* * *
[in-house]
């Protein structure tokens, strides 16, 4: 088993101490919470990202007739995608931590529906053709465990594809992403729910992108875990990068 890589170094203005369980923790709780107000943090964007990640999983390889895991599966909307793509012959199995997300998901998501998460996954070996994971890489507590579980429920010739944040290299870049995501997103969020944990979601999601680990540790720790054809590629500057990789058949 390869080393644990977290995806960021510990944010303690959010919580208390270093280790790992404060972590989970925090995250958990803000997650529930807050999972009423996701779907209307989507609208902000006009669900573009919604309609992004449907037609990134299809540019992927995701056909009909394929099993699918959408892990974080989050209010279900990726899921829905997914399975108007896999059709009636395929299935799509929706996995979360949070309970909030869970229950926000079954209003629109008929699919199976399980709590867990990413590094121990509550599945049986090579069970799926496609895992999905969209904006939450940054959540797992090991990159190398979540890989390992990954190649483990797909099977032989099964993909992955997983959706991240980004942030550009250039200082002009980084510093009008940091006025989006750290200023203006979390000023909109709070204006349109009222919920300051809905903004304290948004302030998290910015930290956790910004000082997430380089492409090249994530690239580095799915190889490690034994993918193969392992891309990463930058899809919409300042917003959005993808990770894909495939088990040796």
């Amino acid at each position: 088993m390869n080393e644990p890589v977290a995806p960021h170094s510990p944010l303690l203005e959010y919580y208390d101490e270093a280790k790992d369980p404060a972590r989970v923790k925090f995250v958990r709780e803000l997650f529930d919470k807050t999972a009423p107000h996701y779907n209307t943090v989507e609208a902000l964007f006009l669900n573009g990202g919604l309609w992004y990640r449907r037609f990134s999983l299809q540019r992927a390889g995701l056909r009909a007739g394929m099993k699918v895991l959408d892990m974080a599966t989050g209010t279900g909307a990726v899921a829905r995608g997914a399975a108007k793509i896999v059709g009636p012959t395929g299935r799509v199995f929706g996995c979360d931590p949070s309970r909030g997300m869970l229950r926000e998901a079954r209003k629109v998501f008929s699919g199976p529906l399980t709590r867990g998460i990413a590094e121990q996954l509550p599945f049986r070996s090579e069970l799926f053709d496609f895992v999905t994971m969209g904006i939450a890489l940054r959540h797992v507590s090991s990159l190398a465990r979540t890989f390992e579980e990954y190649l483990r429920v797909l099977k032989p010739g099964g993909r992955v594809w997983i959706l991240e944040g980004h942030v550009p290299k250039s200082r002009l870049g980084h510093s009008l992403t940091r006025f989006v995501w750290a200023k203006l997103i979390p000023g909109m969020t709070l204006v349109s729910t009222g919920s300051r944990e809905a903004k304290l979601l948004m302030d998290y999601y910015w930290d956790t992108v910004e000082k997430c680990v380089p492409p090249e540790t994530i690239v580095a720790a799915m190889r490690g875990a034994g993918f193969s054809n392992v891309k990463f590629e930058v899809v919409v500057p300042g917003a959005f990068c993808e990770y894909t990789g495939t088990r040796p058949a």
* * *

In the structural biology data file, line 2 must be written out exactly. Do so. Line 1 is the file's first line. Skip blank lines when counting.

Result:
């Protein structure tokens, strides 16, 4: 088993101490919470990202007739995608931590529906053709465990594809992403729910992108875990990068 890589170094203005369980923790709780107000943090964007990640999983390889895991599966909307793509012959199995997300998901998501998460996954070996994971890489507590579980429920010739944040290299870049995501997103969020944990979601999601680990540790720790054809590629500057990789058949 390869080393644990977290995806960021510990944010303690959010919580208390270093280790790992404060972590989970925090995250958990803000997650529930807050999972009423996701779907209307989507609208902000006009669900573009919604309609992004449907037609990134299809540019992927995701056909009909394929099993699918959408892990974080989050209010279900990726899921829905997914399975108007896999059709009636395929299935799509929706996995979360949070309970909030869970229950926000079954209003629109008929699919199976399980709590867990990413590094121990509550599945049986090579069970799926496609895992999905969209904006939450940054959540797992090991990159190398979540890989390992990954190649483990797909099977032989099964993909992955997983959706991240980004942030550009250039200082002009980084510093009008940091006025989006750290200023203006979390000023909109709070204006349109009222919920300051809905903004304290948004302030998290910015930290956790910004000082997430380089492409090249994530690239580095799915190889490690034994993918193969392992891309990463930058899809919409300042917003959005993808990770894909495939088990040796």